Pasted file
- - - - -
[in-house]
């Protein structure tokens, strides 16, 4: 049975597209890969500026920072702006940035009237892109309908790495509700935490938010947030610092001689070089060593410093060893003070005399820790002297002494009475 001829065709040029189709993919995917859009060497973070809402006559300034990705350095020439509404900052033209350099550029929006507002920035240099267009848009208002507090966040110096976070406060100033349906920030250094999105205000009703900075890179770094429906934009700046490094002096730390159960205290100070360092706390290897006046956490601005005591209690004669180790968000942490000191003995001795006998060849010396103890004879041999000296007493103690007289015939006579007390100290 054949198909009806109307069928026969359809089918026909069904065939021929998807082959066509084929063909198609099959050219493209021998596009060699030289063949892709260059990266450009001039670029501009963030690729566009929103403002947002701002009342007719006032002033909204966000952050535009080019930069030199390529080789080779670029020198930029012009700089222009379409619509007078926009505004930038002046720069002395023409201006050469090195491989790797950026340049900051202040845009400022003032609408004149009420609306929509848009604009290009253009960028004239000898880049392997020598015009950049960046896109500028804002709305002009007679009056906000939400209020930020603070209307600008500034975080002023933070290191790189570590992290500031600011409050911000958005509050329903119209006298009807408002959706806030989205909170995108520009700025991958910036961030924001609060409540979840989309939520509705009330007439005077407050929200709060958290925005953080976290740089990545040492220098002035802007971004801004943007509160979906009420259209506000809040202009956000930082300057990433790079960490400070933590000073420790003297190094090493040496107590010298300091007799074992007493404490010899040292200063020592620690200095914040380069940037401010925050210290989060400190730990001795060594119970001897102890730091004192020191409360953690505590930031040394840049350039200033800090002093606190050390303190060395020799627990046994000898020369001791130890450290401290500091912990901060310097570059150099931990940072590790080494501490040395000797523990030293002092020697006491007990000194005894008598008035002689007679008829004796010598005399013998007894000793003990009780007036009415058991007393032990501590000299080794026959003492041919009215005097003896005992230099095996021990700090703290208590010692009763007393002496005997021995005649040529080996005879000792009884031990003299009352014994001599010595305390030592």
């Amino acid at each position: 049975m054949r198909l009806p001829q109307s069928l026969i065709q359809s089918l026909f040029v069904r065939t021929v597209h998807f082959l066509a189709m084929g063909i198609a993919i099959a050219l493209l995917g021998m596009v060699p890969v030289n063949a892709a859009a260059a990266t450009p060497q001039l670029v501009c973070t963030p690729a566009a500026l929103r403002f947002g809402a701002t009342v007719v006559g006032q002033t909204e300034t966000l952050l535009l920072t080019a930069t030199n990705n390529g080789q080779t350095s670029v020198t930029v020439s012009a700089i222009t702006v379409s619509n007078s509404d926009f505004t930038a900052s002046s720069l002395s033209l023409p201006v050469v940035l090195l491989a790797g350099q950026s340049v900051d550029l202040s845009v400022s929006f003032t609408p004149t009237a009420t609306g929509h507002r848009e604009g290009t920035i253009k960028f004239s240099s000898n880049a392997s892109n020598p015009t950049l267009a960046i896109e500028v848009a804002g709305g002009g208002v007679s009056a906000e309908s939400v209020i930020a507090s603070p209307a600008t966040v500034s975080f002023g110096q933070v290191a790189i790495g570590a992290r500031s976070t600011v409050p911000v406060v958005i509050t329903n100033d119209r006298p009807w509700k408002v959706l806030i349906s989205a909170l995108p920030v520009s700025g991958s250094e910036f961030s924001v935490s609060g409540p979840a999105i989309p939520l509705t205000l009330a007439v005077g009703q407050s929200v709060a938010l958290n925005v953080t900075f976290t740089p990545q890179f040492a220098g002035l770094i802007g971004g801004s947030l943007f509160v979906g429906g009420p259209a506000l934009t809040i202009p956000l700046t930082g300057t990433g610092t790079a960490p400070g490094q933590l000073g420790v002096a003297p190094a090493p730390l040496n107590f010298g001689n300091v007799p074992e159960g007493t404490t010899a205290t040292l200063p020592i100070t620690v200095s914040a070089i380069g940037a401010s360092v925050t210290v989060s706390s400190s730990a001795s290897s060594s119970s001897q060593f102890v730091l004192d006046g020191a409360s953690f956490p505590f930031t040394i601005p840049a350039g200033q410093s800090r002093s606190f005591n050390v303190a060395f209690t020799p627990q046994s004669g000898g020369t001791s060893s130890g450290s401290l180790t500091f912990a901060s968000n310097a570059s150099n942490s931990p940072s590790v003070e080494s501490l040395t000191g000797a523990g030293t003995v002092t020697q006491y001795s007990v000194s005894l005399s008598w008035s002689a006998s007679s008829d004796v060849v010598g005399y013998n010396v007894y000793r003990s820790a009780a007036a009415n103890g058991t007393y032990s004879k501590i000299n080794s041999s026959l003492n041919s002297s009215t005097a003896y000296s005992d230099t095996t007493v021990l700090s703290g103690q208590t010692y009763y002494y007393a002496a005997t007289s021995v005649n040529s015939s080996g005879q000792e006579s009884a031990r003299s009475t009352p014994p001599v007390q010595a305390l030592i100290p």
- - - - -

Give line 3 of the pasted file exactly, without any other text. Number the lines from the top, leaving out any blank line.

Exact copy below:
């Amino acid at each position: 049975m054949r198909l009806p001829q109307s069928l026969i065709q359809s089918l026909f040029v069904r065939t021929v597209h998807f082959l066509a189709m084929g063909i198609a993919i099959a050219l493209l995917g021998m596009v060699p890969v030289n063949a892709a859009a260059a990266t450009p060497q001039l670029v501009c973070t963030p690729a566009a500026l929103r403002f947002g809402a701002t009342v007719v006559g006032q002033t909204e300034t966000l952050l535009l920072t080019a930069t030199n990705n390529g080789q080779t350095s670029v020198t930029v020439s012009a700089i222009t702006v379409s619509n007078s509404d926009f505004t930038a900052s002046s720069l002395s033209l023409p201006v050469v940035l090195l491989a790797g350099q950026s340049v900051d550029l202040s845009v400022s929006f003032t609408p004149t009237a009420t609306g929509h507002r848009e604009g290009t920035i253009k960028f004239s240099s000898n880049a392997s892109n020598p015009t950049l267009a960046i896109e500028v848009a804002g709305g002009g208002v007679s009056a906000e309908s939400v209020i930020a507090s603070p209307a600008t966040v500034s975080f002023g110096q933070v290191a790189i790495g570590a992290r500031s976070t600011v409050p911000v406060v958005i509050t329903n100033d119209r006298p009807w509700k408002v959706l806030i349906s989205a909170l995108p920030v520009s700025g991958s250094e910036f961030s924001v935490s609060g409540p979840a999105i989309p939520l509705t205000l009330a007439v005077g009703q407050s929200v709060a938010l958290n925005v953080t900075f976290t740089p990545q890179f040492a220098g002035l770094i802007g971004g801004s947030l943007f509160v979906g429906g009420p259209a506000l934009t809040i202009p956000l700046t930082g300057t990433g610092t790079a960490p400070g490094q933590l000073g420790v002096a003297p190094a090493p730390l040496n107590f010298g001689n300091v007799p074992e159960g007493t404490t010899a205290t040292l200063p020592i100070t620690v200095s914040a070089i380069g940037a401010s360092v925050t210290v989060s706390s400190s730990a001795s290897s060594s119970s001897q060593f102890v730091l004192d006046g020191a409360s953690f956490p505590f930031t040394i601005p840049a350039g200033q410093s800090r002093s606190f005591n050390v303190a060395f209690t020799p627990q046994s004669g000898g020369t001791s060893s130890g450290s401290l180790t500091f912990a901060s968000n310097a570059s150099n942490s931990p940072s590790v003070e080494s501490l040395t000191g000797a523990g030293t003995v002092t020697q006491y001795s007990v000194s005894l005399s008598w008035s002689a006998s007679s008829d004796v060849v010598g005399y013998n010396v007894y000793r003990s820790a009780a007036a009415n103890g058991t007393y032990s004879k501590i000299n080794s041999s026959l003492n041919s002297s009215t005097a003896y000296s005992d230099t095996t007493v021990l700090s703290g103690q208590t010692y009763y002494y007393a002496a005997t007289s021995v005649n040529s015939s080996g005879q000792e006579s009884a031990r003299s009475t009352p014994p001599v007390q010595a305390l030592i100290p």